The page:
Here's a hot take: the key to Magic finance has nothing to do with the cards themselves.
Oh, sure, predicting the ups and downs of the competitive metagame is important, as is attempting to figure out what Wizards of the Coast is going to do next and why. But for me, the most important factor in Magic finance isn't made of paper. It isn't even quantitative.
It's human behavior.
Markets don't move themselves, nor do they behave in perfectly rational ways. Instead, card prices rise and fall based on all sorts of contradictory and confusing factors—a fun internet meme, perhaps, or a coordinated buyout, or a herding effect. And while some of these odd trends are completely unpredictable, the more we learn about how the human mind works—especially the cognitive biases that lead to people behaving in strange and irrational ways—the more accurately we can predict what will happen in the world of Magic finance.
One of the cognitive biases that I've been thinking about recently is…well, recency bias. Recency bias may be hard to notice in yourself, but it's pretty simple to understand. It's the idea that people generally give more weight to things that have happened recently over things that happened a long time ago. This is why people tend to overrate the best player on their favorite sports team right now while underrating the best player on their favorite sports team from ten years ago. It also might be why you have so many TV shows that you watched this year in your list of all-time favorites, or why you think that cool new takeout place has the best food in the state. (People also have nostalgia biases for things from their childhood and adolescence, but that's a topic for another day.)
Recency bias is already well known in the world of high finance. It's what leads people to believe that the boom times will never end, causing them to shovel money into a bull market even after the red warning lights have started to flash. It's also what discourages people from investing in bear markets, worried that the downturn will last forever and ever. Since so much of successful investing involves being a contrarian, it's important to be constantly checking and re-checking your recency bias.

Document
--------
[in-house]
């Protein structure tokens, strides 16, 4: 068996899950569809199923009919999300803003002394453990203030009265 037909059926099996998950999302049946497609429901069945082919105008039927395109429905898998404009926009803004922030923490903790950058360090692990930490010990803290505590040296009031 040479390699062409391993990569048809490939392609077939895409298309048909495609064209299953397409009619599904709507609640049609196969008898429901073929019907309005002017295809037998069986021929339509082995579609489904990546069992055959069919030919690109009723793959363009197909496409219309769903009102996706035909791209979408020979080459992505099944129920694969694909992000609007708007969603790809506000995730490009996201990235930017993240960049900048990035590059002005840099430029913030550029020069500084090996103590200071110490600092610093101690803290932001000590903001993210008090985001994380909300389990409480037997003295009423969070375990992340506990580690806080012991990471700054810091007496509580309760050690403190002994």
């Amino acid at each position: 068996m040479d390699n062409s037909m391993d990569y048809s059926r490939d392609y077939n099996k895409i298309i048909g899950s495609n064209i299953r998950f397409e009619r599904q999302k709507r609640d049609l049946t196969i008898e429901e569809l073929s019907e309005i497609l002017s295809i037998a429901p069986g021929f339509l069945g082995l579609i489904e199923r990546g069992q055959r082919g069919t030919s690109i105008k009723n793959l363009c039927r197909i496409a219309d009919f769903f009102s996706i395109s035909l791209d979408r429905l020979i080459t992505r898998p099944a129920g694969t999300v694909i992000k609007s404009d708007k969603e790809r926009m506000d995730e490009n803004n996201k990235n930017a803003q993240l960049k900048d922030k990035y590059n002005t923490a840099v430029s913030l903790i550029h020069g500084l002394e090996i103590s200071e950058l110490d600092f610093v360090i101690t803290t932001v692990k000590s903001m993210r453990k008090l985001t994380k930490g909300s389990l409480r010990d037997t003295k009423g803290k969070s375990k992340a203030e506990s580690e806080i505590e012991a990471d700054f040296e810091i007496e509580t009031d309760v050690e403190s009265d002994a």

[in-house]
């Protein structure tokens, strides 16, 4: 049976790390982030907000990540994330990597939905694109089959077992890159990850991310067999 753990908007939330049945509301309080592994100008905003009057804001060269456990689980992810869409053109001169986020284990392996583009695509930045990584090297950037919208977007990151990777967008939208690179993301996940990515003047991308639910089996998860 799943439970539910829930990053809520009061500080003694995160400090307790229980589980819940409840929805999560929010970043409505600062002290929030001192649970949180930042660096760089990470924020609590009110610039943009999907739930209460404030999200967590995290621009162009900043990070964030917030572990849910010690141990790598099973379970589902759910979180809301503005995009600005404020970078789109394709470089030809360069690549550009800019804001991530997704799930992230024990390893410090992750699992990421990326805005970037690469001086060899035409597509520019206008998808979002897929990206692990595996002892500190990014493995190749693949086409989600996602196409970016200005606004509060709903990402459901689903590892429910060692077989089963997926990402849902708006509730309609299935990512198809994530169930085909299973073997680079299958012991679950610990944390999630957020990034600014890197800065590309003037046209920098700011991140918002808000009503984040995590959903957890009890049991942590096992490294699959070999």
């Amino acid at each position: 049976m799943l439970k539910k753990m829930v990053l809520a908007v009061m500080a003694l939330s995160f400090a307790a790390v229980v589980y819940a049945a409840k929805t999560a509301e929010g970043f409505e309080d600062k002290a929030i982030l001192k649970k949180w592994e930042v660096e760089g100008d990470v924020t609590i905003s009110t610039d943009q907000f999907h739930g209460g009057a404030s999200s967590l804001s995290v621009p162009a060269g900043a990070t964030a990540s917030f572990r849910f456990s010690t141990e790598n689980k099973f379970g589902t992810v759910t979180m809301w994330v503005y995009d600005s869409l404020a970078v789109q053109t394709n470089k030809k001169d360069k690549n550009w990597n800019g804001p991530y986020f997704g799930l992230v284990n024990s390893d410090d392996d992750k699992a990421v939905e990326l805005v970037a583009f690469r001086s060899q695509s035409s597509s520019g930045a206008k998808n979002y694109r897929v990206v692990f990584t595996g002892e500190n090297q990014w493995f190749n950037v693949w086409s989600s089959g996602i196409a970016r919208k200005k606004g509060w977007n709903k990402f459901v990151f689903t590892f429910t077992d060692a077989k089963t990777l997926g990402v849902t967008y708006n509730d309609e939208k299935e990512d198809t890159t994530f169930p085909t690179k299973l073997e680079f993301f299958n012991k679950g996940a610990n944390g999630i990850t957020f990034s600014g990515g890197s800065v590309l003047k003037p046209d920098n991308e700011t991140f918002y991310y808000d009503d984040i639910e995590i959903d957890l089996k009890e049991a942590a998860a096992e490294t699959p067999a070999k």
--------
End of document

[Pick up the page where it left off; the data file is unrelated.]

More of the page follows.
People also have recency bias about the pandemic. Back in March of 2020 (which I'm still not certain has ever ended), it was hard for most people to imagine COVID-19 lasting past Memorial Day. While some medical experts and journalists were raising the alarm about a fight that might last for 12-18 months, the vast majority of us believed that we'd find a way back to normal by early to mid-summer because…well, things have always been normal, right? So certainly, things would return to normal again soon. I definitely believed in this quick reversion to the mean myself, and I'd challenge any of you to actually think back to your mindset at the start of quarantine, because I bet you did, too.
These days, the bias has flipped. We've lived with COVID-19 for almost a year now, and it's getting hard to imagine a world in which we're not scared of crowds and human contact. The world of February 2019 seems almost comically distant and naïve, despite the fact that it was our reality less than a year ago. I've talked to many people who honestly don't know if they'll ever be able to feel comfortable in crowded spaces again, even after the pandemic ends.
Other people don't believe it will ever end at all. I polled my Twitter followers on how they expect their approach to masks will change after the pandemic ends, and over a third of them proclaimed a desire to keep wearing them in public forever. I actually really hope this comes to pass—masks are a great way to keep fatalities down in flu season—but I still think that these mask-loving numbers are being somewhat inflated by recency bias. After all, we've had to wear masks for the past 10 months, so it's easier to imagine a world in which they stick around forever than a world in which they are no longer required.